His next contradiction appears early on (p. 10). He says that [one of] the underlying assumptions behind these pro-life laws is that their doctors can’t be trusted to tell them the truth, when in the paragraph immediately preceding that he fully admitted that he refuses to tell them simple things such as “abstinence is the surest way of birth control.”

In chapter two, he describes a doctor he gives the pseudonym Dr. Sweet as a lovely person, having a “gentle, nonconfrontational demeanor.” A couple of paragraphs later, he describes this sweet, nonconfrontational, lovely person as waging a war on abortion rights.

There are, of course, others. But one of the most glaring contradictions occurs on p. 195. Parker writes that he will not perform abortions after the point of viability, but since he doesn’t believe morality is absolute, he will refer out for them. He tells of a mother who is seeking an abortion for her daughter, so Parker referred them to clinics in Colorado and New Mexico. Then he writes, “I did not tell them that the doctors in those places would probably not perform the procedure because, at twenty-eight weeks, patient preference — or ‘I messed up’ — is not a medical indication. It is not my role to block anyone from pursuing their interest or to withhold information.” At this point I was asking myself if he even pays attention to himself. In the span of two sentences he says he doesn’t withhold information from anyone right after informing us that he withheld information from a mother and daughter seeking an abortion.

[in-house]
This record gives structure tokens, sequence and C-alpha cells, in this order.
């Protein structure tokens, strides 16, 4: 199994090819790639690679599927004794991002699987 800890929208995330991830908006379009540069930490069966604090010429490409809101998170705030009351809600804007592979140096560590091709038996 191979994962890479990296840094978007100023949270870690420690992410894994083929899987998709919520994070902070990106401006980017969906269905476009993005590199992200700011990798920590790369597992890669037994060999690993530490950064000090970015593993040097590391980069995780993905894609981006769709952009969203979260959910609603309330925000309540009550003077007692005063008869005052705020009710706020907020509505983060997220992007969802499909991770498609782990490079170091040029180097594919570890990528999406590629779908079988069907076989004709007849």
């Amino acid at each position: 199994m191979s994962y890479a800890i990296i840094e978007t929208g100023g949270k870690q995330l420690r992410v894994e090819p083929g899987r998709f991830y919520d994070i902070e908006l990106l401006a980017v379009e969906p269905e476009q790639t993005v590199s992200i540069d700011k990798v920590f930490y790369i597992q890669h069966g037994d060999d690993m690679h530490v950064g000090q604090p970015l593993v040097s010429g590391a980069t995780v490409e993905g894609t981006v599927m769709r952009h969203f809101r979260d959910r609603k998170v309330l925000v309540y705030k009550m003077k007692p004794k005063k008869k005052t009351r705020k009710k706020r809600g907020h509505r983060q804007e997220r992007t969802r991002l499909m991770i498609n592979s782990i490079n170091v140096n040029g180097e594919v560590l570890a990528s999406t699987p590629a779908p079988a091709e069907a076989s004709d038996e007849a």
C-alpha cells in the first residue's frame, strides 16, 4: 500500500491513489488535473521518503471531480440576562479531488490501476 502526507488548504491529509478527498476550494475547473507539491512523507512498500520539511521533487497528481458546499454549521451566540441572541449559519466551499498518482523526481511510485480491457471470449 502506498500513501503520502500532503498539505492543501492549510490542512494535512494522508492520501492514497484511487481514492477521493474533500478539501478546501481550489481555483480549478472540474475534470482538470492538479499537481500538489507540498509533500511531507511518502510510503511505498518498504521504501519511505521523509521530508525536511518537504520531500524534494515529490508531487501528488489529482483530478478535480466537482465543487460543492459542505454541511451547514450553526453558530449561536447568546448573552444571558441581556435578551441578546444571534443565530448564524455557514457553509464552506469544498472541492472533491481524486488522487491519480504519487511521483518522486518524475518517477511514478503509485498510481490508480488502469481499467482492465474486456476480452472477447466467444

Arguments from Science

Let’s now talk about Parker’s pseudo-scientific claims. Parker doesn’t believe the fetus is equal to a baby or a child because it can’t survive outside the uterus since it can’t breathe, nor can it form anything like thoughts. Of course, he never justifies why these things are necessary to be equal to us older people; he just assumes it. The only reason the fetus can’t breathe or form thoughts is because it is too young to do so. And of course, the fetus does breathe, it just breathes via the umbilical cord, not through its nose. It is still taking in oxygen. Then he says that despite what “the antis” say (his not-so-nice term for pro-life people), a fetus can’t feel pain up until 29 completed gestational weeks. He says this is the scientific consensus, though he doesn’t give any source to support his claim.